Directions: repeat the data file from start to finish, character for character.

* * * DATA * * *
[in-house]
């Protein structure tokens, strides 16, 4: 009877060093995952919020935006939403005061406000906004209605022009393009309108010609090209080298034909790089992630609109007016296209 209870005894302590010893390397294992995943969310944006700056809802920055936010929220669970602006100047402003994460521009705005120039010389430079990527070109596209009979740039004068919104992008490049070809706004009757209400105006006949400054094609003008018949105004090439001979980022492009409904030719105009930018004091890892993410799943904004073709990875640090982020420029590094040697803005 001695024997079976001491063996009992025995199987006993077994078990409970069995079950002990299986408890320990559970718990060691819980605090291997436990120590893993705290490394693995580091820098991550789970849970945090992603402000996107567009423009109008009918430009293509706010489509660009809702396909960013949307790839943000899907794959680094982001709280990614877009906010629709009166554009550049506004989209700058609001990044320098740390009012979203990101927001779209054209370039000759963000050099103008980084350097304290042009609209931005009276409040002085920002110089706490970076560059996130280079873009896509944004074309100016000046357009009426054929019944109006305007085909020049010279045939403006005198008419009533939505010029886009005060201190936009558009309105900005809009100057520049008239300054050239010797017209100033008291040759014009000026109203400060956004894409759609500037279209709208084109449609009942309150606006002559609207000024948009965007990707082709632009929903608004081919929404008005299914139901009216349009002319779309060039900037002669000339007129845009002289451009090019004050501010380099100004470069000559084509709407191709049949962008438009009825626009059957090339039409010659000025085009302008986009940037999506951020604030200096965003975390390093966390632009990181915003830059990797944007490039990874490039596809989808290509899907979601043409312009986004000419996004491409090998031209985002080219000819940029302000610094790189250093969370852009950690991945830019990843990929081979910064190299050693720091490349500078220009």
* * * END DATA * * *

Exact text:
[in-house]
């Protein structure tokens, strides 16, 4: 009877060093995952919020935006939403005061406000906004209605022009393009309108010609090209080298034909790089992630609109007016296209 209870005894302590010893390397294992995943969310944006700056809802920055936010929220669970602006100047402003994460521009705005120039010389430079990527070109596209009979740039004068919104992008490049070809706004009757209400105006006949400054094609003008018949105004090439001979980022492009409904030719105009930018004091890892993410799943904004073709990875640090982020420029590094040697803005 001695024997079976001491063996009992025995199987006993077994078990409970069995079950002990299986408890320990559970718990060691819980605090291997436990120590893993705290490394693995580091820098991550789970849970945090992603402000996107567009423009109008009918430009293509706010489509660009809702396909960013949307790839943000899907794959680094982001709280990614877009906010629709009166554009550049506004989209700058609001990044320098740390009012979203990101927001779209054209370039000759963000050099103008980084350097304290042009609209931005009276409040002085920002110089706490970076560059996130280079873009896509944004074309100016000046357009009426054929019944109006305007085909020049010279045939403006005198008419009533939505010029886009005060201190936009558009309105900005809009100057520049008239300054050239010797017209100033008291040759014009000026109203400060956004894409759609500037279209709208084109449609009942309150606006002559609207000024948009965007990707082709632009929903608004081919929404008005299914139901009216349009002319779309060039900037002669000339007129845009002289451009090019004050501010380099100004470069000559084509709407191709049949962008438009009825626009059957090339039409010659000025085009302008986009940037999506951020604030200096965003975390390093966390632009990181915003830059990797944007490039990874490039596809989808290509899907979601043409312009986004000419996004491409090998031209985002080219000819940029302000610094790189250093969370852009950690991945830019990843990929081979910064190299050693720091490349500078220009």